The Editor, Allan Hunt Badiner, presents in the Introduction the issues that require resolution. For example, "Drug use has always been with us; perhaps the key question is how quickly we can develop into a mature society that is able to help people who use drugs and at the same time allow responsible users access to the insights provided by psychedelics." He concludes with "In the tradition of inquiry set in motion by the Buddha, we let a thousand flowers blossom--even if some of them are psychedelic. Only in the open-minded and courageous effort to see the truth in every voice do we recognize the deepest reflection of what is relatively real" (p. 18).
Roger Walsh presents a comprehensive analysis of consciousness and valuable information to be taken into account in assessing psychedelic and natural mystical experiences. While recognizing that in some characteristics mystical and psychedelic experiences are the same, the important consideration is how the experiences are employed to affect one's life. "In summary, these ideas suggest a qualified equivalence between contemplative and chemical mysticism; that some drugs can indeed induce genuine mystical experiences in some people on some occasions. However, they seem more likely to do so and more likely to produced enduring benefits in prepared minds. . . The general principle seems to be that different contemplative techniques are more likely to induce certain types of mystical experiences than others. For example, some shamans may feel a sense of unity with the universe, with all of creation . . . whereas Buddhist vipassana meditators aim for an experience of nirvana, in which all objects and phenomena of any kind disappear" (p. 30-31).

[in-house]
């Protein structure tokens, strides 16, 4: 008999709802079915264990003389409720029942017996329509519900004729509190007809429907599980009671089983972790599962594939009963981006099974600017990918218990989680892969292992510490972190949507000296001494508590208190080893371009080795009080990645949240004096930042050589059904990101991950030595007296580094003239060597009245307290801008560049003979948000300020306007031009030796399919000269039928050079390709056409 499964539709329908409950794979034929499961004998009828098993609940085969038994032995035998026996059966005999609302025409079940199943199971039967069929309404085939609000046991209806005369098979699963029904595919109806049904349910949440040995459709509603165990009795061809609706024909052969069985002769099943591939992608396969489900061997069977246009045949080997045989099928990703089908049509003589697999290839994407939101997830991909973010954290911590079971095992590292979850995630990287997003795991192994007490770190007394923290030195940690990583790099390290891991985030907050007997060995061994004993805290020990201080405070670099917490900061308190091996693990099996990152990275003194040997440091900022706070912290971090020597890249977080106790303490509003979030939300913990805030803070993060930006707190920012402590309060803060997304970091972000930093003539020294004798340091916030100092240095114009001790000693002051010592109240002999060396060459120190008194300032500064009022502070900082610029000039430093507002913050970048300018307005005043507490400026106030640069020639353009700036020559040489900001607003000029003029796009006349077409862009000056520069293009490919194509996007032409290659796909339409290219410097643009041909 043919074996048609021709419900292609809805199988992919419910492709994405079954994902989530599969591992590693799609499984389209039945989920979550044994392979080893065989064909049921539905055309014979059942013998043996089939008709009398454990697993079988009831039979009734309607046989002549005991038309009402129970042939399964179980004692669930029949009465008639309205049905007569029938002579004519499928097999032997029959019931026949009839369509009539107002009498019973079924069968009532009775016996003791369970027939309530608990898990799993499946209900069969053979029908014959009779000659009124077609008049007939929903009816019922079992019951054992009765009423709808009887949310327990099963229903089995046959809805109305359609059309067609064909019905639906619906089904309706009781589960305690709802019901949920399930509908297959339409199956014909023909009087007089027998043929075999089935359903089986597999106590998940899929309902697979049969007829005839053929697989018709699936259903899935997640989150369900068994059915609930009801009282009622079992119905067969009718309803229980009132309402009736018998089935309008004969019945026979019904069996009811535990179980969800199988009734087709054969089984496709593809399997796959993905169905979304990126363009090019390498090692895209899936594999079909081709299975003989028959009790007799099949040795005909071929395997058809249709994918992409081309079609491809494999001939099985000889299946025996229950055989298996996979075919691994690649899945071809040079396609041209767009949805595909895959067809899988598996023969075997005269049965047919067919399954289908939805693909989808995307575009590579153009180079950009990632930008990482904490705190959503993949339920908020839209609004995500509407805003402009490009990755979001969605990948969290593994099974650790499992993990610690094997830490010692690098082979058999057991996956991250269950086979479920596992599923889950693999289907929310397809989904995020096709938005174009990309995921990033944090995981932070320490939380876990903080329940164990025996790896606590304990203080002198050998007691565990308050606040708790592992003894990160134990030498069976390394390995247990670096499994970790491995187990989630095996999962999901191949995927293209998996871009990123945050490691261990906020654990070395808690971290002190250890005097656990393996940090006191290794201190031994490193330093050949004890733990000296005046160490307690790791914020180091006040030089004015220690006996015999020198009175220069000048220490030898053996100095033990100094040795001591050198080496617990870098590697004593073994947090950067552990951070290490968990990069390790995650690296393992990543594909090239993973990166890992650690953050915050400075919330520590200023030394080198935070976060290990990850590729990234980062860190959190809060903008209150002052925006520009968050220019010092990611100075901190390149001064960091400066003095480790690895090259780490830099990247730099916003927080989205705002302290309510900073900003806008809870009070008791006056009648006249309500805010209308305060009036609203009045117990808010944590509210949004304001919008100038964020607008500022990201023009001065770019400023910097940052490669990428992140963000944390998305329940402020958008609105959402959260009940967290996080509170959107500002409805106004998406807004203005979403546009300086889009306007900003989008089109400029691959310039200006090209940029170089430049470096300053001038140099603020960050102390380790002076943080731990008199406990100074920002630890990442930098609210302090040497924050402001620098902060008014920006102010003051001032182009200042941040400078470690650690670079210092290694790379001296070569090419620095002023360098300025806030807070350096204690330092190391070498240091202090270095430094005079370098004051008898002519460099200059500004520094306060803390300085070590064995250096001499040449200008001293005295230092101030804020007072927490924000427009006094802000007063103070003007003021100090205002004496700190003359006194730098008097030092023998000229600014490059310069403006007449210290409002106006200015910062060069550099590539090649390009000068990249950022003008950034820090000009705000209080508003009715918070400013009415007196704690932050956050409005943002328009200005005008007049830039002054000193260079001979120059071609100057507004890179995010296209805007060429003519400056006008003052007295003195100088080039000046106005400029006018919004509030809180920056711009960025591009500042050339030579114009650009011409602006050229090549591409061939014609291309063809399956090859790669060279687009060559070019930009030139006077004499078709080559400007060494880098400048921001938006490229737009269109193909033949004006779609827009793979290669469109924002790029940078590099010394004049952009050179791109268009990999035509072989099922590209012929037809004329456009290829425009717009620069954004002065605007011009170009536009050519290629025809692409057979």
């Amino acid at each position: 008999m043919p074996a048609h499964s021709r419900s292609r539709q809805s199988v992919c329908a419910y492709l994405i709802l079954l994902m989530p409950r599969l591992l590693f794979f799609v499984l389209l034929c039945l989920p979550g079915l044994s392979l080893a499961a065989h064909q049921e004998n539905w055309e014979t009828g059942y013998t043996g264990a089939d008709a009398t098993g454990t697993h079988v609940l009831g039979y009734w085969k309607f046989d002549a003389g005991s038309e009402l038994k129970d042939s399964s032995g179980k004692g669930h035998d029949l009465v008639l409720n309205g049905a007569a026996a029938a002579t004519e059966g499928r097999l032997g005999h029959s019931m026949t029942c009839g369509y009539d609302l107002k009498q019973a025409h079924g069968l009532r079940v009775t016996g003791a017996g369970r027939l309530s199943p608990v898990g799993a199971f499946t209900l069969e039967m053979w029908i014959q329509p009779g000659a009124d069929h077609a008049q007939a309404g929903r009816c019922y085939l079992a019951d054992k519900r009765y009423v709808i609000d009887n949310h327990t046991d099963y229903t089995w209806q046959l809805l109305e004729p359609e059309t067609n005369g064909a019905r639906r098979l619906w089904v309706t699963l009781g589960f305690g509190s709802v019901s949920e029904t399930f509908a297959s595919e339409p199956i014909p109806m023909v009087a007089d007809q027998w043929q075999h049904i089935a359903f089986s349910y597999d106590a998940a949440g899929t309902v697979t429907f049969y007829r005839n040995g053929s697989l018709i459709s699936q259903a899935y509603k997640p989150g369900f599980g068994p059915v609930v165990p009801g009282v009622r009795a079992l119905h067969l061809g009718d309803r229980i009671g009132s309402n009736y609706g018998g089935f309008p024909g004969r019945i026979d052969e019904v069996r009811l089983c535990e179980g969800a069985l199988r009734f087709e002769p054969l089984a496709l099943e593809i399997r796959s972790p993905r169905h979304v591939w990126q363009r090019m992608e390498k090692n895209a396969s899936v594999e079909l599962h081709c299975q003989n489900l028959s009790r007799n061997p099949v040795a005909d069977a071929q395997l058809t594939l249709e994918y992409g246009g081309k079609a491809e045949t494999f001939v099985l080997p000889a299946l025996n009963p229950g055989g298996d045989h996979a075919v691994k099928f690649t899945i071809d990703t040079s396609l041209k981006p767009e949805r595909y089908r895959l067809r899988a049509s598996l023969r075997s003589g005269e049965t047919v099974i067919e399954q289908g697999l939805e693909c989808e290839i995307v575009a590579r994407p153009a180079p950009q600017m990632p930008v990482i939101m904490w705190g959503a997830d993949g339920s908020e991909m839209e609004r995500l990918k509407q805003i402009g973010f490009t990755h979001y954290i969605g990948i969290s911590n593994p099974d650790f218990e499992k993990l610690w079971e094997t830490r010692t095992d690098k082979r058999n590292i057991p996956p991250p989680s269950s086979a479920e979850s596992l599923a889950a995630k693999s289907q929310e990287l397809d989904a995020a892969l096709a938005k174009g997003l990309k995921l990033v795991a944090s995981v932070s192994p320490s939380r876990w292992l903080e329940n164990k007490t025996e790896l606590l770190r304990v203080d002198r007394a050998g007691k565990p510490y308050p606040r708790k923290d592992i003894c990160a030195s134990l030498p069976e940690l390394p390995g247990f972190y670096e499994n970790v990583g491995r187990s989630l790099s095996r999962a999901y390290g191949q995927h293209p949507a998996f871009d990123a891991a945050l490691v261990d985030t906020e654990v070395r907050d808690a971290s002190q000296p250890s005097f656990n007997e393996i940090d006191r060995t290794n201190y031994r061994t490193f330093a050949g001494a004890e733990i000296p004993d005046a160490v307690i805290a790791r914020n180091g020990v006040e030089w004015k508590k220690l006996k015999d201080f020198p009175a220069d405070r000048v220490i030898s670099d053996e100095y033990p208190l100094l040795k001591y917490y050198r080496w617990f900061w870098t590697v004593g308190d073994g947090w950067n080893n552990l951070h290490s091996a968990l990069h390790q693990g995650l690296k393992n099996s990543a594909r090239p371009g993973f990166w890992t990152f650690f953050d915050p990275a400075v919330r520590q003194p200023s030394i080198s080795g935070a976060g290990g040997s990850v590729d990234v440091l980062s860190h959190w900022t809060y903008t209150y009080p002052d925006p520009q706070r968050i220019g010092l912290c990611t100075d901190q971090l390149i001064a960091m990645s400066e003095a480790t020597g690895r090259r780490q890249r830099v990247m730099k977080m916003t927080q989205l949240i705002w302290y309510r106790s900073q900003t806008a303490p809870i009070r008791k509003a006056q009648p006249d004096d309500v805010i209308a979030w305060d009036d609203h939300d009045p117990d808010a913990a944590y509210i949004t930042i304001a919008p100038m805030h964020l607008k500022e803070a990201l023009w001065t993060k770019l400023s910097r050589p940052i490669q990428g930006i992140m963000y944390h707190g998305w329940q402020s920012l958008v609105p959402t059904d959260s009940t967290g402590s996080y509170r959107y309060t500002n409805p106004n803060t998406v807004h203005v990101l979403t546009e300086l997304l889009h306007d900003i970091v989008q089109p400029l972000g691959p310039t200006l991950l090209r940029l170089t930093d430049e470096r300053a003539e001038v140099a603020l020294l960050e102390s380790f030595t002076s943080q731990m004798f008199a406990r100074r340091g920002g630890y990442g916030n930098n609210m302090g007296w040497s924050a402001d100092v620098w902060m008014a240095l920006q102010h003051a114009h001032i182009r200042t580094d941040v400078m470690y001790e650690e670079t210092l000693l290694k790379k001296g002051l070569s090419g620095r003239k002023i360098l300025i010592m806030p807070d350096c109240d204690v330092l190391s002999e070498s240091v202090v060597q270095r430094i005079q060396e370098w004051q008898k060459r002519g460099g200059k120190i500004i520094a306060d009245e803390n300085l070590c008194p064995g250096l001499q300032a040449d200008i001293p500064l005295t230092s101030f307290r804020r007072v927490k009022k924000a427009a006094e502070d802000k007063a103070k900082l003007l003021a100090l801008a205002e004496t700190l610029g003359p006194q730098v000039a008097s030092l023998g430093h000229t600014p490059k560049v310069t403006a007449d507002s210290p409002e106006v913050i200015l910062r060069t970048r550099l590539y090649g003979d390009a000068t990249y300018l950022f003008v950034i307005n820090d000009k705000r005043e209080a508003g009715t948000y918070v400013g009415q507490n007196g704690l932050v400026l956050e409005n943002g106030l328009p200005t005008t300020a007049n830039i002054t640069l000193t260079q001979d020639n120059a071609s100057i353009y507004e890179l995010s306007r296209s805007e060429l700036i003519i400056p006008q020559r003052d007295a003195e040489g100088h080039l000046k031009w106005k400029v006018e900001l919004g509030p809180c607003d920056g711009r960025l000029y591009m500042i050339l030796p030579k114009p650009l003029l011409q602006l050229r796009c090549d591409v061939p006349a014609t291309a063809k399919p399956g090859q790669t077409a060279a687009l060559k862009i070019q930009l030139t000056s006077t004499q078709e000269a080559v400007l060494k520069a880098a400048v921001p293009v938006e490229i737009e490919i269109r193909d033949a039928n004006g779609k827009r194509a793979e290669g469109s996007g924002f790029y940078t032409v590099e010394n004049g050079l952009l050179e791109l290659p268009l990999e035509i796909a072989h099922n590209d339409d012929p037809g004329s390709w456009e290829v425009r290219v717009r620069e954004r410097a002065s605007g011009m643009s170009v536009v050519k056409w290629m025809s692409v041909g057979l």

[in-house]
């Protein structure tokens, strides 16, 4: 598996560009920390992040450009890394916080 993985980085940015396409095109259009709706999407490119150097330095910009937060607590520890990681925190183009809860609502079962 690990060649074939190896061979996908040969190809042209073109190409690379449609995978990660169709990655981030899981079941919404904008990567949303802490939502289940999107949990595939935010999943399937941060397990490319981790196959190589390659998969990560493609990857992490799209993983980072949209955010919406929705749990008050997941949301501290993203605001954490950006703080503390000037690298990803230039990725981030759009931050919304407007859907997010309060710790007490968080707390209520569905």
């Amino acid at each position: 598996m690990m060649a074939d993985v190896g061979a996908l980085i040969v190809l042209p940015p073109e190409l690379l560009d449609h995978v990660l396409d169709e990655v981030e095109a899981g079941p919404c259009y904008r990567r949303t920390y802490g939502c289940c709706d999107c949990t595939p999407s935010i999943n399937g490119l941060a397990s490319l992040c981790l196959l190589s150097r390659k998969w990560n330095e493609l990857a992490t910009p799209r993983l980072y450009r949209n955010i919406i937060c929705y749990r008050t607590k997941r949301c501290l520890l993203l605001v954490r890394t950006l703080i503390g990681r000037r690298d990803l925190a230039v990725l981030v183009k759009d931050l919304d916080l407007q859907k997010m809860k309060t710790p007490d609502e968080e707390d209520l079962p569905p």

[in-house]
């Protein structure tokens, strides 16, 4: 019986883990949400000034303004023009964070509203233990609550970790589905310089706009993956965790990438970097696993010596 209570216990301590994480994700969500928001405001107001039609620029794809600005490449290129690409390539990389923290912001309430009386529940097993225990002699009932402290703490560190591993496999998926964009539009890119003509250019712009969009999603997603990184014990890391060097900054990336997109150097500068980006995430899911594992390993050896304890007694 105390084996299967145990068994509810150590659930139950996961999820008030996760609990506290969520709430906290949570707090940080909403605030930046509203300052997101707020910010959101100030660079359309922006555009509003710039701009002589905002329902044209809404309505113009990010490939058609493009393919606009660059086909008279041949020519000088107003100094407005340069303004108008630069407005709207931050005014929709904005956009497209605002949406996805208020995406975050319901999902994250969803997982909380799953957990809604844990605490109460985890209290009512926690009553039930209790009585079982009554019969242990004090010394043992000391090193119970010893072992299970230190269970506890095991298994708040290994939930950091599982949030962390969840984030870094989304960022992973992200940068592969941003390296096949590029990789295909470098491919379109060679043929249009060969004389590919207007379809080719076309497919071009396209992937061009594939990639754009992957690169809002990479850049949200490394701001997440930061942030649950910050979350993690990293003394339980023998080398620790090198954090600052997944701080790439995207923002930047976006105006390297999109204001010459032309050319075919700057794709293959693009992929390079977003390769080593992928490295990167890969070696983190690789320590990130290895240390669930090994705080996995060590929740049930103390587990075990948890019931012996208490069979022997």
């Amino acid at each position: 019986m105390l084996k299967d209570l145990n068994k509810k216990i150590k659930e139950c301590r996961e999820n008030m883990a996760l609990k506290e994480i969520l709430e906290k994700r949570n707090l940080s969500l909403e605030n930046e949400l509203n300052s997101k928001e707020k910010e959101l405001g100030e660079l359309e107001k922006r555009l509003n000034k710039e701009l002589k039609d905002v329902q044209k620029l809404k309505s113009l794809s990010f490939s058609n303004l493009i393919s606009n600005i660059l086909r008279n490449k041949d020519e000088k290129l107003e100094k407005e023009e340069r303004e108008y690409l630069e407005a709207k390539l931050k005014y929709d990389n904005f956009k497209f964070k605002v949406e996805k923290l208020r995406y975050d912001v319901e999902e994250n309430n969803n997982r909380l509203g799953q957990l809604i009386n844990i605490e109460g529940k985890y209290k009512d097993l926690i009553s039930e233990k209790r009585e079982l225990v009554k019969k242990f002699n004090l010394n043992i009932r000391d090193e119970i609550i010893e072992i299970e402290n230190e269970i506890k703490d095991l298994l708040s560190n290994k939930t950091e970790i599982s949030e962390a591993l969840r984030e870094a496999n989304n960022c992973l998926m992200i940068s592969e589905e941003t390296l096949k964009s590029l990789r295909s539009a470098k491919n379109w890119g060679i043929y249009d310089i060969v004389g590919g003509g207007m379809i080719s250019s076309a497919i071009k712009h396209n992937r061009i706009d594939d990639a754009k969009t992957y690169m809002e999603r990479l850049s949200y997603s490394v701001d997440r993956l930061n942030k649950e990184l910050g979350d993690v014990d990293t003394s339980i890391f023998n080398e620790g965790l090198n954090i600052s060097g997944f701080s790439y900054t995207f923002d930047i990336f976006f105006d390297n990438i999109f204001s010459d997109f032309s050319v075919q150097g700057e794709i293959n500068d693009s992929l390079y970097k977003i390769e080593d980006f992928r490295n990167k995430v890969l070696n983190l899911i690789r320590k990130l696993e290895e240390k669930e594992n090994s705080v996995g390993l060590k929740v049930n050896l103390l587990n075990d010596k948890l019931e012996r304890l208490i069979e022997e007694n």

He finds it likely that different substances can produce different kinds of experiences. The crucial question is what to do with the experience: "For beyond personal realization lies the stage of sharing that realization with the world, of using one's wisdom and illumination to teach, serve, help, and heal.. . .Thus the task is first to open to the experience of illumination, then to bring that light back to the world for the benefit of all" (p. 31).
Rick Fields provides excellent coverage of both Buddhism and psychedelics,
with lots of history and descriptions of different positions taken. He points
out important contributions and shortcomings both of Buddhist practice and use
of psychedelics. Frequent discussions involve the reluctance of Buddhists and
other theistic organizations to accept psychedelic substances as a path to spiritual
realization. This is despite the fact that psychedelic "plants have coexisted
for millennia with human beings, who have developed intricate rituals and beautiful
ceremonies to use sacred planets safely and wisely (p.48). . . Both the Native
American Church and the Brazilian ayahuasca churches have successfully grafted
an ancient entheogenic practice onto Christianity. There is nothing to prevent
this from happening with Buddhism as well" (p. 49).